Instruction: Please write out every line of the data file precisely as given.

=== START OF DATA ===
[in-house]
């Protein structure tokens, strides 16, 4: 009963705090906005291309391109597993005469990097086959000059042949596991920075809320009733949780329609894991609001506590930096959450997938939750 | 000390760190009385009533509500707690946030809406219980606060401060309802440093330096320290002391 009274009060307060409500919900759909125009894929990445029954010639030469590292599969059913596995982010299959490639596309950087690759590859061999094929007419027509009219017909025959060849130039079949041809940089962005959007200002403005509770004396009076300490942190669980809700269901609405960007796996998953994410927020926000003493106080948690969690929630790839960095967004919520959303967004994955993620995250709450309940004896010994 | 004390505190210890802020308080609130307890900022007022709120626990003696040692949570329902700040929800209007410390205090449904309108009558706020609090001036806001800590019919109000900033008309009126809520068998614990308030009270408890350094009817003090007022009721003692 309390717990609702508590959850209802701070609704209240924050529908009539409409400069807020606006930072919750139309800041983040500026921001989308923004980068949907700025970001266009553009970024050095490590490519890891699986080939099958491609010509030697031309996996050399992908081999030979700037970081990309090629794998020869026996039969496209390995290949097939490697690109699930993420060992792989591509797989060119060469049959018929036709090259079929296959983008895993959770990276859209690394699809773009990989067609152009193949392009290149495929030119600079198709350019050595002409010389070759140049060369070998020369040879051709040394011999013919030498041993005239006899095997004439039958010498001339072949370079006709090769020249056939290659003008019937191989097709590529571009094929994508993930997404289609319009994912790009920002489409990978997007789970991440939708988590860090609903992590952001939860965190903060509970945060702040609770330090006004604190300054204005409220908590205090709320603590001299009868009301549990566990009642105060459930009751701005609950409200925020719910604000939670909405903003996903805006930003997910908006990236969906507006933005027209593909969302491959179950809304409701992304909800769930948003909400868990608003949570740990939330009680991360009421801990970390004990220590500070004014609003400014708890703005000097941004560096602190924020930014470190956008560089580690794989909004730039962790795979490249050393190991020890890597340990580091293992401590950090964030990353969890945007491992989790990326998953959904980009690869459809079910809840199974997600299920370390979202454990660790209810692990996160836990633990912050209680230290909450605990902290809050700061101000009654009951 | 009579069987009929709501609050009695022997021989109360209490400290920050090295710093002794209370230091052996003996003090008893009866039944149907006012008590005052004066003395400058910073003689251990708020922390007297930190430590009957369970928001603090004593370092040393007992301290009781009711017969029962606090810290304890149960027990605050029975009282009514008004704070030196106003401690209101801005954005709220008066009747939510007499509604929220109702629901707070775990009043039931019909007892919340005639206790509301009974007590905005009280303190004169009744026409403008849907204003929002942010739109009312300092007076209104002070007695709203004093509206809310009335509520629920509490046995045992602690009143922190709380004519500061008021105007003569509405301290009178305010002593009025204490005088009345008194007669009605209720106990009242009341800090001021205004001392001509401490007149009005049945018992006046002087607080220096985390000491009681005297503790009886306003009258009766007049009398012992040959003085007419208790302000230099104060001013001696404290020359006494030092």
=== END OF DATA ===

[in-house]
């Protein structure tokens, strides 16, 4: 009963705090906005291309391109597993005469990097086959000059042949596991920075809320009733949780329609894991609001506590930096959450997938939750 | 000390760190009385009533509500707690946030809406219980606060401060309802440093330096320290002391 009274009060307060409500919900759909125009894929990445029954010639030469590292599969059913596995982010299959490639596309950087690759590859061999094929007419027509009219017909025959060849130039079949041809940089962005959007200002403005509770004396009076300490942190669980809700269901609405960007796996998953994410927020926000003493106080948690969690929630790839960095967004919520959303967004994955993620995250709450309940004896010994 | 004390505190210890802020308080609130307890900022007022709120626990003696040692949570329902700040929800209007410390205090449904309108009558706020609090001036806001800590019919109000900033008309009126809520068998614990308030009270408890350094009817003090007022009721003692 309390717990609702508590959850209802701070609704209240924050529908009539409409400069807020606006930072919750139309800041983040500026921001989308923004980068949907700025970001266009553009970024050095490590490519890891699986080939099958491609010509030697031309996996050399992908081999030979700037970081990309090629794998020869026996039969496209390995290949097939490697690109699930993420060992792989591509797989060119060469049959018929036709090259079929296959983008895993959770990276859209690394699809773009990989067609152009193949392009290149495929030119600079198709350019050595002409010389070759140049060369070998020369040879051709040394011999013919030498041993005239006899095997004439039958010498001339072949370079006709090769020249056939290659003008019937191989097709590529571009094929994508993930997404289609319009994912790009920002489409990978997007789970991440939708988590860090609903992590952001939860965190903060509970945060702040609770330090006004604190300054204005409220908590205090709320603590001299009868009301549990566990009642105060459930009751701005609950409200925020719910604000939670909405903003996903805006930003997910908006990236969906507006933005027209593909969302491959179950809304409701992304909800769930948003909400868990608003949570740990939330009680991360009421801990970390004990220590500070004014609003400014708890703005000097941004560096602190924020930014470190956008560089580690794989909004730039962790795979490249050393190991020890890597340990580091293992401590950090964030990353969890945007491992989790990326998953959904980009690869459809079910809840199974997600299920370390979202454990660790209810692990996160836990633990912050209680230290909450605990902290809050700061101000009654009951 | 009579069987009929709501609050009695022997021989109360209490400290920050090295710093002794209370230091052996003996003090008893009866039944149907006012008590005052004066003395400058910073003689251990708020922390007297930190430590009957369970928001603090004593370092040393007992301290009781009711017969029962606090810290304890149960027990605050029975009282009514008004704070030196106003401690209101801005954005709220008066009747939510007499509604929220109702629901707070775990009043039931019909007892919340005639206790509301009974007590905005009280303190004169009744026409403008849907204003929002942010739109009312300092007076209104002070007695709203004093509206809310009335509520629920509490046995045992602690009143922190709380004519500061008021105007003569509405301290009178305010002593009025204490005088009345008194007669009605209720106990009242009341800090001021205004001392001509401490007149009005049945018992006046002087607080220096985390000491009681005297503790009886306003009258009766007049009398012992040959003085007419208790302000230099104060001013001696404290020359006494030092």